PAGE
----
Dozens of people were abducted and killed by Mexican security forces over the past six years, according to a new report from Human Rights Watch.
The report, released on Wednesday, said that the disappearances of 149 people, many of them civilians, followed a pattern in which security forces detained them without warrants at checkpoints, homes or workplaces, or in public.
When families ask about their relatives, security forces deny that they were detained, or urge family members to look at police stations or army bases.
The group criticised former president Felipe Calderon for ignoring the problem, calling it "the most severe crisis of enforced disappearances in Latin America in decades."
The report was a grim reminder of the dark side of the war on drug cartels that killed an estimated 70,000 people during Calderon's six-year presidency. Enrique Pena Nieto, Mexico's current president, has pledged to take a different approach and focus on reducing violent crime and extortion rather than attacking the cartels directly.
A culture of impunity
The government last month introduced a long-delayed law to track victims of the drug war and compensate the families, and says it is moving ahead with plans to roll out a genetic database to track victims.
"There exists, in theory, a database with more than 27,000 people on it," said Lia Limon, deputy secretary of human rights at Mexico's interior ministry. "It's a job that's beginning."
Still, impunity remains rife: The armed forces opened nearly 5,000 investigations into criminal wrongdoing between 2007 and 2012, but only 38 ended in sentencing, according to Human Rights Watch.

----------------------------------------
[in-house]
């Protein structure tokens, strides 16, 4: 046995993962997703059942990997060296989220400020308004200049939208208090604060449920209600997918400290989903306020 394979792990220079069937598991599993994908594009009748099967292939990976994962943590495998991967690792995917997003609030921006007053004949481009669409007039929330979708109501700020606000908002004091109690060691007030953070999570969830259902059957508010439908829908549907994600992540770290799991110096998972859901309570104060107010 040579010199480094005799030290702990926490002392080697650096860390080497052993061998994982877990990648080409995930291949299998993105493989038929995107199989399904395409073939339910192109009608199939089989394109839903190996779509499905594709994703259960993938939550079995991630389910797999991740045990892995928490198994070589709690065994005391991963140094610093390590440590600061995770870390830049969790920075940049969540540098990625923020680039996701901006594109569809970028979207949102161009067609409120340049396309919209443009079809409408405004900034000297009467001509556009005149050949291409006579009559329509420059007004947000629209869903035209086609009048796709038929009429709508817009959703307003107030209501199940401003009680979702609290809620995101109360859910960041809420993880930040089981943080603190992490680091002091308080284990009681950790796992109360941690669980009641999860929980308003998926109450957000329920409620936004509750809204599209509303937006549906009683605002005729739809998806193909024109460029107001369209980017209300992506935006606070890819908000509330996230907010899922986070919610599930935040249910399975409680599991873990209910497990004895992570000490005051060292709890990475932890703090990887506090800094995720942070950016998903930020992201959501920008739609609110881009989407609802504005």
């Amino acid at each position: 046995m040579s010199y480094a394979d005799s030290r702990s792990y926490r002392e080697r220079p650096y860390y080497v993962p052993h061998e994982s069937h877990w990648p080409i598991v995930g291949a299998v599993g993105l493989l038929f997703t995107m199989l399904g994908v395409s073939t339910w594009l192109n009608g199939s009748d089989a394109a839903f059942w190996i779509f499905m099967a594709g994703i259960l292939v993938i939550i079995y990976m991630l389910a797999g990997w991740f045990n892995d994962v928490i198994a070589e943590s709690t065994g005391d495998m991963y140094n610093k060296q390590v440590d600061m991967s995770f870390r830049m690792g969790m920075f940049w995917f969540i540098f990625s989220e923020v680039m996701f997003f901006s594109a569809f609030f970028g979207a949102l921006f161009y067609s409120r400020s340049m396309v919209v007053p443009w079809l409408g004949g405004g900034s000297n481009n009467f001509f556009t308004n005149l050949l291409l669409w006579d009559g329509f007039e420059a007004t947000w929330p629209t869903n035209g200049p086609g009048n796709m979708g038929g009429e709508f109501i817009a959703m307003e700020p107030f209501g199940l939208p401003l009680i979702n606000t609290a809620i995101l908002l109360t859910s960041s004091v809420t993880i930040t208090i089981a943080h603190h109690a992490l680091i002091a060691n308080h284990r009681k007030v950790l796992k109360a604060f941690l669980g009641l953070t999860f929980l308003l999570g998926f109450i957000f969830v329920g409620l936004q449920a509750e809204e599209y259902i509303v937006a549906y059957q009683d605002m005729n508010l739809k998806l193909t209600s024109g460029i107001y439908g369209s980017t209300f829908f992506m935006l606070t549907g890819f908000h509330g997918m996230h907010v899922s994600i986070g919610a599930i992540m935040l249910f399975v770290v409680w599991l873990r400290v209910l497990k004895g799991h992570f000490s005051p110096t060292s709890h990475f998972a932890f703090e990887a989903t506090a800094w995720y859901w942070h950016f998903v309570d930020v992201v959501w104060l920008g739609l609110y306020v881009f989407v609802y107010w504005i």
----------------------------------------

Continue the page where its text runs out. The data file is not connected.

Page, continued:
Last year, a civic group released a database which it said contained official information on more than 20,000 people who had gone missing in Mexico over the past six years.
The group, Propuesta Civica (Civic Proposal), said the information was collected by the federal attorney general's office while Calderon was in office. The missing include police officers, labourers, housewives, solicitors, students, businessmen and more than 1,200 children under the age of 11.
They are listed one by one with such details as name, age, gender and the date and place where the person disappeared.
Among the examples cited by Human Rights Watch is evidence suggesting that marines detained about 20 people in three northern border states in June and July of 2011. Though it denied abducting the victims, the navy later acknowledged it had contact with some before they disappeared.